things we are trying to do all the time:
- be safe
things we can’t help but do all the time:
- second-guess ourselves
- behave impulsively and reactively
- take everything personally
- have difficulty accepting compliments
- have difficulty reciprocating friendly gestures
- have difficulty finding the courage to respond
- have difficulty not being suspicious of others’ intentions
- make a huge deal out of the smallest thing
things you should keep in mind:
- we’re scared of everything
- pretty much all of the time
- it’s an actual disorder
- it manifests as impulsive behavior
- you can’t fix us with words
- telling us “worrying is silly” won’t make us stop worrying
- it’ll only make us feel silly
- and then we’ll worry even more
- “oh god, am i worrying too much? what if they call me silly again?”
- like that
- also, we wear a lot of armor
- cold, heavy, affection-proof armor with spikes
- we constructed this armor as children
- we’re fairly certain you will never be able to pry it apart
- but there is a nice person under there, we promise
things you can do for a friend with an anxiety disorder:
- stick around
- ask them if they’re comfortable in a place or situation
- be willing to change the place or situation if not
- activities that help them take their mind off of things are good!
- talk to them even when they might not talk back
- (they’re probably too afraid to say the wrong thing)
- try not to take their reactions (or lack thereof) personally
- (the way they expresses themself is distorted and bent because of their constant fear)
- (and they knows this)
- give them time to respond to you
- they will obsess over how they are being interpreted
- they will anticipate being judged
- it took me four hours just to type this much
- even though i sound casual
- that’s because i have an anxiety disorder
things you shouldn’t do:
- tell us not to worry
- tell us we’ll be fine
- mistake praise for comfort
- ask us if we are “getting help”
- force us to be social
- force us to do things that trigger us
- “face your fears” doesn’t always work
- because—remember—scared of everything
- in fact, it would be more accurate to say we are scared of the fear itself
emergency action procedure for panic attacks:
- be calm
- be patient
- don’t be condescending
- remind us that we’re not “crazy”
- sit with us
- ask us to tighten and relax our muscles one by one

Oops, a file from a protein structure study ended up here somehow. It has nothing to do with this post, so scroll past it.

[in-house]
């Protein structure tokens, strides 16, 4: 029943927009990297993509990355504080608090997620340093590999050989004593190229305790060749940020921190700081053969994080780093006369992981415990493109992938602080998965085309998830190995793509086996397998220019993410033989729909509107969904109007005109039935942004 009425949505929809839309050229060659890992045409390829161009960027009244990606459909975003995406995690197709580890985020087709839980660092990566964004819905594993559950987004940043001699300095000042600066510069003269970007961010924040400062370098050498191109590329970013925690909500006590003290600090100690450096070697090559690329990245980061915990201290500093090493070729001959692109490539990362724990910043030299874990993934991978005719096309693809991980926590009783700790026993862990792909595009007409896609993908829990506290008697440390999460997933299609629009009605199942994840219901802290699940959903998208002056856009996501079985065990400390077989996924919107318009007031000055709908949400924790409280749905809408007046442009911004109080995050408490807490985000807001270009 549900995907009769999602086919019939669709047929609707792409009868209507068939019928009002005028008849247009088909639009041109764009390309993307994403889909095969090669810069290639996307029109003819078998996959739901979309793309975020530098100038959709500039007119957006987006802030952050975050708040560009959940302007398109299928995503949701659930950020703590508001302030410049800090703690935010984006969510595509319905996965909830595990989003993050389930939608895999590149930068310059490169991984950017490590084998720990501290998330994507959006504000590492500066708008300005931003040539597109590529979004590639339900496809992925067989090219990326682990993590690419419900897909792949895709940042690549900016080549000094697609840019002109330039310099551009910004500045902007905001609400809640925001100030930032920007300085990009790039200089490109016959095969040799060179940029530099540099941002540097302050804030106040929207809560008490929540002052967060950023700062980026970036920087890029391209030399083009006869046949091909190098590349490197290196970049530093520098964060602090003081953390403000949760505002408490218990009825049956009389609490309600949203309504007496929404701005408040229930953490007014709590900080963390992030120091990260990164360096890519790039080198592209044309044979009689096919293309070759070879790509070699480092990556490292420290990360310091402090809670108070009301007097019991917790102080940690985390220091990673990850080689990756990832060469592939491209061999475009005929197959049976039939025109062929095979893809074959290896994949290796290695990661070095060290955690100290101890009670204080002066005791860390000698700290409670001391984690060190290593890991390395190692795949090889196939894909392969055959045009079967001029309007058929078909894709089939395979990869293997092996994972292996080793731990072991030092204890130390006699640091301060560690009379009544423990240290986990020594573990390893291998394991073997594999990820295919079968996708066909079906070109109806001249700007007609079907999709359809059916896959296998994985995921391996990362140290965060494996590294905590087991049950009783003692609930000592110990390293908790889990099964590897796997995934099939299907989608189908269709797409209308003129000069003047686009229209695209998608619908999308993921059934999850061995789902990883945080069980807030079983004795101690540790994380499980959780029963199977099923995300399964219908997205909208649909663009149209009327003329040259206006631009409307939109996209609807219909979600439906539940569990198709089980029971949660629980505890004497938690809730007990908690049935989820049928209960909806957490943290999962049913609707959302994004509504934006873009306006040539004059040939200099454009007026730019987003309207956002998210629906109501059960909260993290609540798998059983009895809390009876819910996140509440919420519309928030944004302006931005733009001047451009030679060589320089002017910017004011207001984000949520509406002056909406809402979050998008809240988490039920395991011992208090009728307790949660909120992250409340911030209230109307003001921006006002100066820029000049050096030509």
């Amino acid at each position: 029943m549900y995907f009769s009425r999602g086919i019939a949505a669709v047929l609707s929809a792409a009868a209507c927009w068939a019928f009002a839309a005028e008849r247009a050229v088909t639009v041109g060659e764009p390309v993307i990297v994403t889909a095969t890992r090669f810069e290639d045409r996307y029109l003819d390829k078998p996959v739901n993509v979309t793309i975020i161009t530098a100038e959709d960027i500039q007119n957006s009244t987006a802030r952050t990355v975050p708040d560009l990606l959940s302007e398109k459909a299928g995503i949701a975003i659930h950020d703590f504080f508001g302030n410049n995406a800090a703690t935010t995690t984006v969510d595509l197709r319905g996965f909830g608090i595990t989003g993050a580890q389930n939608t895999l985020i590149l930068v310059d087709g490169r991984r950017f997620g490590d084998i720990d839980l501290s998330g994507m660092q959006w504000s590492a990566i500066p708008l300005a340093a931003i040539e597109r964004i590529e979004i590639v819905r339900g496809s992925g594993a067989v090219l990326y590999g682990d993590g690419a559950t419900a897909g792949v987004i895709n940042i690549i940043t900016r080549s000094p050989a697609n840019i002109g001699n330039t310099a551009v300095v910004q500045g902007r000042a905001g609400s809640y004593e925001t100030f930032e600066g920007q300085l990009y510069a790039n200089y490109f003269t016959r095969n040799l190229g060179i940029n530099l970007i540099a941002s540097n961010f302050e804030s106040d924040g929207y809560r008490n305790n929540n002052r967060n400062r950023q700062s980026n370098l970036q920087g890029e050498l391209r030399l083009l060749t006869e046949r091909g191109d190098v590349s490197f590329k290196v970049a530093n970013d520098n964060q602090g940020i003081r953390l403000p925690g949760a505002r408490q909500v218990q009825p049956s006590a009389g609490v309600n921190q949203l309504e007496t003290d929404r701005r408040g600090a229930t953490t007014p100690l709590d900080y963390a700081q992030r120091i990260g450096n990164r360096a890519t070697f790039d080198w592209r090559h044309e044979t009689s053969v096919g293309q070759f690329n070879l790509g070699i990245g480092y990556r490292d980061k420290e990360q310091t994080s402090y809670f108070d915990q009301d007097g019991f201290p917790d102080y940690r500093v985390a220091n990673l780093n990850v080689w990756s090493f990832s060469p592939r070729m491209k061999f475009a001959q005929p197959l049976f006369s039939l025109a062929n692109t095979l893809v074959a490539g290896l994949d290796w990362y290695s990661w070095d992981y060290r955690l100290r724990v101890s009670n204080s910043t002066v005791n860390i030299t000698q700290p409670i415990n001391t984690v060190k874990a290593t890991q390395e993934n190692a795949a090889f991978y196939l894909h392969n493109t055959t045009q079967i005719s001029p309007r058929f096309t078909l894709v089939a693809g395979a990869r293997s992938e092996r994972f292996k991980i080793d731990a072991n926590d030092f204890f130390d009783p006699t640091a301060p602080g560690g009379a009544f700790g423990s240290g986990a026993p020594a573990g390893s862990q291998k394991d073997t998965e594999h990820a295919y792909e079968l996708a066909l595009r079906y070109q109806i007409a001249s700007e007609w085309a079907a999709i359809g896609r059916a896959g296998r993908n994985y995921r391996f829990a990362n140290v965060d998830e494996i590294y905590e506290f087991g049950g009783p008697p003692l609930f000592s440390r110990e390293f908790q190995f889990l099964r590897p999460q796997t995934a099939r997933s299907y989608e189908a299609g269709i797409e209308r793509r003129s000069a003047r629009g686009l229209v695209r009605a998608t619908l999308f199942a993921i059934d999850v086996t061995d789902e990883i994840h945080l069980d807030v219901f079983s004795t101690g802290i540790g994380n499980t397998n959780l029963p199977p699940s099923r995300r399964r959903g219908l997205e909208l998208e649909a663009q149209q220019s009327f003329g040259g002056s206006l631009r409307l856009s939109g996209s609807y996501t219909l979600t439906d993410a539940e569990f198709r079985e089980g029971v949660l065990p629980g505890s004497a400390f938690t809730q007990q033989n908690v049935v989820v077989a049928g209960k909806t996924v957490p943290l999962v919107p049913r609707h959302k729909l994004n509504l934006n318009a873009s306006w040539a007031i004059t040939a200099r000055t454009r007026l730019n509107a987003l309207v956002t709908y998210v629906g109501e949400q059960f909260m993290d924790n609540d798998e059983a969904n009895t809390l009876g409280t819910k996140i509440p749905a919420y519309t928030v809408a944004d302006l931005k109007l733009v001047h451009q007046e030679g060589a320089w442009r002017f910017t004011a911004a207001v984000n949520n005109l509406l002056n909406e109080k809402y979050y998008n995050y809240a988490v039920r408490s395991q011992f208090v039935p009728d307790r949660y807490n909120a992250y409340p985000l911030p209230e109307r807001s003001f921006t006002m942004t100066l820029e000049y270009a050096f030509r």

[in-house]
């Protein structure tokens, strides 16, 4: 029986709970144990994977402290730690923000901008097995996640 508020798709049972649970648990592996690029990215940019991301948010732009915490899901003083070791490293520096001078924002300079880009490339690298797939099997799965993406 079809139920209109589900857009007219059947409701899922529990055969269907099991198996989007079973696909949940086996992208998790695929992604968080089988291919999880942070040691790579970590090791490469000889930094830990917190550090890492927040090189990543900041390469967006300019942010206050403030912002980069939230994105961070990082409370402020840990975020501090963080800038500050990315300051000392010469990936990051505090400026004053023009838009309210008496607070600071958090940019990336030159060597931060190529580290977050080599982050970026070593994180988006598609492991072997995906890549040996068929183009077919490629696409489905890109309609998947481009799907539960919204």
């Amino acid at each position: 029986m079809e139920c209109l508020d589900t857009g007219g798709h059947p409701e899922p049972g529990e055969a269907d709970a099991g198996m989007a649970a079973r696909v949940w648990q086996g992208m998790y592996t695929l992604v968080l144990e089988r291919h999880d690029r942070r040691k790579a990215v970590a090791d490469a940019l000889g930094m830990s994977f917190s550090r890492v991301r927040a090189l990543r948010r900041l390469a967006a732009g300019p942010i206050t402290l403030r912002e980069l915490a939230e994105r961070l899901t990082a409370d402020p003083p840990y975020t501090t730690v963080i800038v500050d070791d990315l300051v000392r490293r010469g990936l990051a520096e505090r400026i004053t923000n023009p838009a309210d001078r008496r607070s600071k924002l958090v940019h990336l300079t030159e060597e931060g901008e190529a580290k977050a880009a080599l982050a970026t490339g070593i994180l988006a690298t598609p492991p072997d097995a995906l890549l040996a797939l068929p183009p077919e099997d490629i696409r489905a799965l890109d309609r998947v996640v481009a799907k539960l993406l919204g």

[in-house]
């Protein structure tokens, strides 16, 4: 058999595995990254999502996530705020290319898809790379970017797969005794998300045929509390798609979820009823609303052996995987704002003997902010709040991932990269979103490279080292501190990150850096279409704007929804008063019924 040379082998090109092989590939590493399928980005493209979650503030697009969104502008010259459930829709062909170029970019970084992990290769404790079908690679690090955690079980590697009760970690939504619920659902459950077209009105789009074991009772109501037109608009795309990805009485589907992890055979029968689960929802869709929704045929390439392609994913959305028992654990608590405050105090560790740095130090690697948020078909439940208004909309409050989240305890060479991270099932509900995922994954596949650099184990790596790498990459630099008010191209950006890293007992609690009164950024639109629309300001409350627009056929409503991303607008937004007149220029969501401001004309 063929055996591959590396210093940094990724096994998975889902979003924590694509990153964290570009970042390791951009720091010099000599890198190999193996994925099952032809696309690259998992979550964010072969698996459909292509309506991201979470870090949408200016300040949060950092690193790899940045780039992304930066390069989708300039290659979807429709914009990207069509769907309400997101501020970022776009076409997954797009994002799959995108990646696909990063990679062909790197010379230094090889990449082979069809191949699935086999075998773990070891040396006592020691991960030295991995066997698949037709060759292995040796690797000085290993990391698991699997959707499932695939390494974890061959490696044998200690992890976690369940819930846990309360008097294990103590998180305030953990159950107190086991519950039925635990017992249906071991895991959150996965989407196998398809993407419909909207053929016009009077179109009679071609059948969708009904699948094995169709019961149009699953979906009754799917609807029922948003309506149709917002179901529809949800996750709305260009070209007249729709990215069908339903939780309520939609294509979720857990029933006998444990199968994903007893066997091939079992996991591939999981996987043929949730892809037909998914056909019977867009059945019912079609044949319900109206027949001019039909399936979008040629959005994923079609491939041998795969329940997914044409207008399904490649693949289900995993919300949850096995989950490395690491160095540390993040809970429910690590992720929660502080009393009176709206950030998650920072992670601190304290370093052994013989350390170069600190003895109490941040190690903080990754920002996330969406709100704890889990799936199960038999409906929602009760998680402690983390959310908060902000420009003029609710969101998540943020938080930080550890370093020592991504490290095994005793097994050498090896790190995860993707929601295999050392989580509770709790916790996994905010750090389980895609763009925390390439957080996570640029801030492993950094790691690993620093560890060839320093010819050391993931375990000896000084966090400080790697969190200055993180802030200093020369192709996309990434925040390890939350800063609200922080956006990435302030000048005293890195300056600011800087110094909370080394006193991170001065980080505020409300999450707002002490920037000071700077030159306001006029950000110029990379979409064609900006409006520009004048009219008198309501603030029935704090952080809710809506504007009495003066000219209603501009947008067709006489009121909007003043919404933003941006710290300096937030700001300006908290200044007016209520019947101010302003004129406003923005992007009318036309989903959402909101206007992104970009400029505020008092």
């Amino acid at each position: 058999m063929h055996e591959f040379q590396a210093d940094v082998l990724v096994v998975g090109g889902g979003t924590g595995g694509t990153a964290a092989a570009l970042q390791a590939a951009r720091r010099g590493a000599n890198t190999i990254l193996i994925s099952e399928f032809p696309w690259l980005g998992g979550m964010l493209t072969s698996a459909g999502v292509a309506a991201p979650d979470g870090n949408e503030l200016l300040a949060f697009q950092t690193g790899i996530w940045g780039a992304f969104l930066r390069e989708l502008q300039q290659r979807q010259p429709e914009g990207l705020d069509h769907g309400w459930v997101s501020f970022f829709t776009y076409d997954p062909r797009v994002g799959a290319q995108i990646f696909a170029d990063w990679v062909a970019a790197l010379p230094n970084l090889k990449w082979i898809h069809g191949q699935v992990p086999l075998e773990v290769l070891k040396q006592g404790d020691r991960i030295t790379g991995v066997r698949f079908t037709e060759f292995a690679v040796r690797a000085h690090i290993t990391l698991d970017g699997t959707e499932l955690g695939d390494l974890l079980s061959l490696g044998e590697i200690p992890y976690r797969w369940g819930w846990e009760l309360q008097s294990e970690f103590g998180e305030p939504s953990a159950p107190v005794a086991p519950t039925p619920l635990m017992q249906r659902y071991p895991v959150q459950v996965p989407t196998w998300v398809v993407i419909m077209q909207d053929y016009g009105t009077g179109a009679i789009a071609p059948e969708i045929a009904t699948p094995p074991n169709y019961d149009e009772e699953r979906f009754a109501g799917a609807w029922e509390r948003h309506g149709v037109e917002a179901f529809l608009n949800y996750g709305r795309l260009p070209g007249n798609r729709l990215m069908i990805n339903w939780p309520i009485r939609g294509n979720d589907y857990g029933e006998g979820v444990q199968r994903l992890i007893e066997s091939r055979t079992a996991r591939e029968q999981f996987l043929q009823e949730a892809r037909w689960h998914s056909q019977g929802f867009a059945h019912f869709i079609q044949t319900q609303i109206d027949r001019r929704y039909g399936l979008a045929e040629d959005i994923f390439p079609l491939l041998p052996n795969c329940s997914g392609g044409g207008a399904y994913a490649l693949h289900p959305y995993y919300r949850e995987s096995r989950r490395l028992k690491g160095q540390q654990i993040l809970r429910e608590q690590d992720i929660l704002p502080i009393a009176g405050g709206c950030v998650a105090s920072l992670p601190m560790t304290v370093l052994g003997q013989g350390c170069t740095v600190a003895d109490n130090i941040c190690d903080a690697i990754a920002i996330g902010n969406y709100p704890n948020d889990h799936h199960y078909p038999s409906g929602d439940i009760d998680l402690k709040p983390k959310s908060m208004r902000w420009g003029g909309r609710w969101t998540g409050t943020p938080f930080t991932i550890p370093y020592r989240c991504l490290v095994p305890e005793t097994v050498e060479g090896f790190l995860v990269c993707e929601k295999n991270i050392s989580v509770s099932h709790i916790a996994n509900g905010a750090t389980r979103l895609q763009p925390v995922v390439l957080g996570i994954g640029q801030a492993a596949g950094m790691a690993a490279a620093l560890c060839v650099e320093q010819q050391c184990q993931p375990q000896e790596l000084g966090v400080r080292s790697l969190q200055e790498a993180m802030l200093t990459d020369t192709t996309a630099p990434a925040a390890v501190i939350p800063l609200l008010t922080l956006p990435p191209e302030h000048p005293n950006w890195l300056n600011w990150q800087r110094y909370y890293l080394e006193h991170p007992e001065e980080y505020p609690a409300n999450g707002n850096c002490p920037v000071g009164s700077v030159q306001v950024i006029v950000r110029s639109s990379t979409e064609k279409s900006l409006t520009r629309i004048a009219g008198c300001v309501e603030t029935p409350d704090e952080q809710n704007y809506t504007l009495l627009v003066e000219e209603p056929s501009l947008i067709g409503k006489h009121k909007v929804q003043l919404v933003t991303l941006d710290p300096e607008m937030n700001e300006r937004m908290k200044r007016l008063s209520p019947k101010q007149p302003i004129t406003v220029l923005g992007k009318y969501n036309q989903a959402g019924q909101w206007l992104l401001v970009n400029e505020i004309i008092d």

- remind us that we are breathing
- engage us in a discussion (if we can talk, then we can breathe)
- if we are having trouble breathing, try getting us to exhale slowly
- or breathe through our nose
- or have us put our hands on our stomach to feel each breath
- ask us what needs to change in our environment in order for us to feel safe
- help us change it
- usually, just knowing that we have someone on our side willing to fight our scary monsters with us is enough to calm us down
if you have an anxiety disorder:
- it’s okay.
- even if you worry that it’s not okay.
- it’s still okay. it’s okay to be scared. it’s okay to be scared of being scared.
- you are not crazy. you are not a freak.
- i know there’s a person under all that armor.
- and i know you feel isolated because of it.
- i won’t make you take it off.
- but know that you are not alone.
Can I put this on business cards or?
reblogging because this is good and useful for me especially the last two parts
I’m gonna give you a “read more” jump so you don’t have to deal with this story if you don’t want to.
People with anxiety disorders can appear to be very cheerful and engaged with whatever it is they’re doing at any given time. They can act as though everything is perfectly wonderful and as though the sun is always shining over their heads, when really, it’s not. It hurts all the more when this kind of person trusts you, tells you that they have a ton of problems going on, and you laugh at them and tell them to cheer up like they normally are.
Posts like this are my favorite kind of posts because they are informative to those both with and without anxiety disorders. There are people who fall into them at all points in life, some who have conquered theirs, some who lock them in a closet and hope they won’t come back, and many more that fight theirs day-to-day. It’s not a fun thing to tackle, and it’s difficult to have a friend that sometimes doesn’t know how to handle themselves. You can be someone’s very best friend by taking the time to ask them what they need and by respecting their wishes. If your anxiety-ridden friend needs space, give them space. If they need a hug, give them a hug. Don’t be the person who thinks, “oh, they need space, they must want me to lurk in the corner of the room and stare at them until this idiot gets over themselves.”
Be a bro. Don’t force yourself in; don’t spill their secrets to anyone who breathes in your five-foot space bubble. Let them have their space, because they’re not invading yours.